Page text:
When Minnesota Vikings owner WISE Ventures announced that it was investing in a professional Call of Duty team back in July, it was about the sixth team to join the inaugural Call of Duty: Modern Warfare league by Activision Blizzard. (Activision, a video game holding company, announced the Los Angeles OpTic Gaming franchise at the same time.) For people not into esports and gaming, it raised some eyebrows (keep in mind that in 2018, the Minnesota Timberwolves started its own affiliated NBA 2K team and won the championship in 2019). For others, it was exciting news.
Six months later, the team Minnesota RØKKR (pronounced “rocker”) is hosting the league launch in a weekend-long event at the Armory, January 24-26. All 12 teams will be there, some hailing as far away as Paris and London. They’ll each play in two games (5v5 on PS4), and the results will become their seeding points going into the first official tournament. Oh, and in case you didn’t know, the season has $6 million of prize money.
The TLDR for Launch Weekend is you get to watch some of the best players in the world play a first-person shooter game. (Venue passes are already sold out for Saturday and Sunday, so there’s a $20 discount on general admission floor seats. About 3,000 people are expected each day.) When you’re not watching games, you can check out the video game lounge, arcade room, and other fan activities, and there will be appearances by Karl-Anthony Towns and the Shredders, four rappers from Doomtree.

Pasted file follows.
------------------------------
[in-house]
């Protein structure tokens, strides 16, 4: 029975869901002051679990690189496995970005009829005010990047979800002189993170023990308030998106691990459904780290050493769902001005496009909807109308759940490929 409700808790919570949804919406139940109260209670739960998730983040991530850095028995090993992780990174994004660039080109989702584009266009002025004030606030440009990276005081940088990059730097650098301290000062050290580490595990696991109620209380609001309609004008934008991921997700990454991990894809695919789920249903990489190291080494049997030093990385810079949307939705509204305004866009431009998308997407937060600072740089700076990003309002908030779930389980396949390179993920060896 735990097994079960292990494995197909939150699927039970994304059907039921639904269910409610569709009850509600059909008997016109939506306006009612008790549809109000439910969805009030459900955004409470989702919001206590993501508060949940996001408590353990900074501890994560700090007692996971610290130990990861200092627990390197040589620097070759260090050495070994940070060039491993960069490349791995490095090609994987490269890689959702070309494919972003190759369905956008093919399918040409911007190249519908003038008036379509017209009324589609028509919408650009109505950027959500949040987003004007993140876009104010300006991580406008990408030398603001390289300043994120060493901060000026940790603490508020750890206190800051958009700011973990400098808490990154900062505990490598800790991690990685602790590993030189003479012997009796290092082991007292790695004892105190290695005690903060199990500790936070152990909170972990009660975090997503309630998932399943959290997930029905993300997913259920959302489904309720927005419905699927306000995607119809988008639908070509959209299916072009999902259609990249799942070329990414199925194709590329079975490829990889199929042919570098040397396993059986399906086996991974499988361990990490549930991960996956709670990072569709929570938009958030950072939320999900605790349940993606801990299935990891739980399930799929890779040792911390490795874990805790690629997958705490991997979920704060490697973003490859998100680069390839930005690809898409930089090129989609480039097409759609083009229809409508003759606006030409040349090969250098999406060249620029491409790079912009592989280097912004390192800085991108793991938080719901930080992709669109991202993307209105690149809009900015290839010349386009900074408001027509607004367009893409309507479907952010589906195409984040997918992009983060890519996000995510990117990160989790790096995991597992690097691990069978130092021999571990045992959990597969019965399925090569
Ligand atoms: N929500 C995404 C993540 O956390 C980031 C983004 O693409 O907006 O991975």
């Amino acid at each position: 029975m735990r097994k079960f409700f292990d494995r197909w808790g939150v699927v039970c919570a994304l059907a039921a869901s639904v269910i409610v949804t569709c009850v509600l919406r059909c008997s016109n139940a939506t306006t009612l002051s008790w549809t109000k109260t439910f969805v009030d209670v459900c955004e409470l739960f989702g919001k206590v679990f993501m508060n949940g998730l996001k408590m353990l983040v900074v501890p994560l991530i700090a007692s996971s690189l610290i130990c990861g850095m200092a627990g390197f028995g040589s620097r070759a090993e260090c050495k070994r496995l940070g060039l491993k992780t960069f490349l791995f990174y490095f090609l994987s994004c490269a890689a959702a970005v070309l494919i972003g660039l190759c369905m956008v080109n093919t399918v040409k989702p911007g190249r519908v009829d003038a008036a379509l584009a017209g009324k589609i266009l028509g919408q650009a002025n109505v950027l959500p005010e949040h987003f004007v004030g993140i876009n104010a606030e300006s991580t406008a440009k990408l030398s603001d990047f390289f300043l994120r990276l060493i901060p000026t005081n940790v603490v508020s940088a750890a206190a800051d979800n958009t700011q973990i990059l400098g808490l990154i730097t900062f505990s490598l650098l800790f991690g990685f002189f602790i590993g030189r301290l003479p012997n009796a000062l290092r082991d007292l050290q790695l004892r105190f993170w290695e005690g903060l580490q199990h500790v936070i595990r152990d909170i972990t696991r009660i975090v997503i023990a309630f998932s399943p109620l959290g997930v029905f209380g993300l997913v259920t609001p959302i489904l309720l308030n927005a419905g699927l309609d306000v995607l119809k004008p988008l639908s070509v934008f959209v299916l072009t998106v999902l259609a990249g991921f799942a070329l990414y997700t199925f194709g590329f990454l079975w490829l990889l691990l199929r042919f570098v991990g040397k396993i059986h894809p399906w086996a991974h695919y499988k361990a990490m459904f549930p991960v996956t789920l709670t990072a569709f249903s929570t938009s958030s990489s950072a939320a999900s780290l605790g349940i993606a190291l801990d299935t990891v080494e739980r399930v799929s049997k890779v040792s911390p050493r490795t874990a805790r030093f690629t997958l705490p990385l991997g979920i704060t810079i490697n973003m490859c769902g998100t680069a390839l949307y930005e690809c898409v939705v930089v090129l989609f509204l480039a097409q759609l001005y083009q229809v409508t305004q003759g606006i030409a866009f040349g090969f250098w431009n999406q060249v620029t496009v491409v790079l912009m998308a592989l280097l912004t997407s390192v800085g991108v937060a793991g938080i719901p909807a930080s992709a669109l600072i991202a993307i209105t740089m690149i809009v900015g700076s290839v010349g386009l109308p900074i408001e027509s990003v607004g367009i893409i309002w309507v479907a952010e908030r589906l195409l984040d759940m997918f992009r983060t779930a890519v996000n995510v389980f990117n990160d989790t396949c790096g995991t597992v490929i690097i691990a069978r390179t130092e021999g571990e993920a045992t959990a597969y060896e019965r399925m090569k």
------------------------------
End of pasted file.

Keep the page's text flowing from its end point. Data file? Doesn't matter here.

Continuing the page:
For more information about the Call of Duty (CoD) League and our own Minnesota team, read on for five things I learned when going down the rabbit hole. Gamers, you won’t learn anything new. Non-gamers, here are the basics:
1. Our team is made up of pros, not locals.
Actually, there’s one local: Devin Robinson (gamer tag: Ttinyy). He was raised in Blaine and went to Spring Lake High School, although now he’s living in an Eagan apartment complex with the rest of the seven-person team. According to Brett Diamond, the COO of WISE Venture Esports and Minnesota RØKKR, only about half of the teams require their players to live in the state. For the RØKKRs, though, it was a deal-breaker. “I don’t think fans in this community would accept a team and players if the players were living all year round in LA and only came to town once in a while. For us building a fanbase, we thought it was important, and it had a competitive advantage in the game itself,” Diamond says.
Our new pro team also features Kaden Stockdale (Exceed) from Fresno, California, and our five main players: Obaid Asim (Asim) coming from Toronto; Alex Carpenter (Alexx) from Kenley in the United Kingdom; Adam Brown (GodRX) from Germantown, Maryland; and the duo Adam Garcia (Assault) and Justin Fargo Palmer (Silly) from Chicago and Las Vegas, respectively. While everyone on the team has at least a few years of pro experience (with plenty of accolades, including a fourth-place 2019 worlds finish for GodRX), Assault and Silly have been mostly on the same teams (Evil Geniuses, Team Envy) since April 2018 and took home the 2018 CoD world championship.
“The more time I spend with it, on the game itself or on the players, the parallels to traditional sports are just everywhere,” Diamond says, describing the six-hour in-game practice days followed by a daily workout. “They’re basically training their minds and their bodies the same way any professional athlete—or any professional in anything—would do to take their craft seriously.”
Leading the team is Brian Baroska (Saintt), who is acting as both coach and general manager. Saintt has been a retired player since 2018 and saw success as the coach for eUnited and Midnight Esports before coming to Minnesota.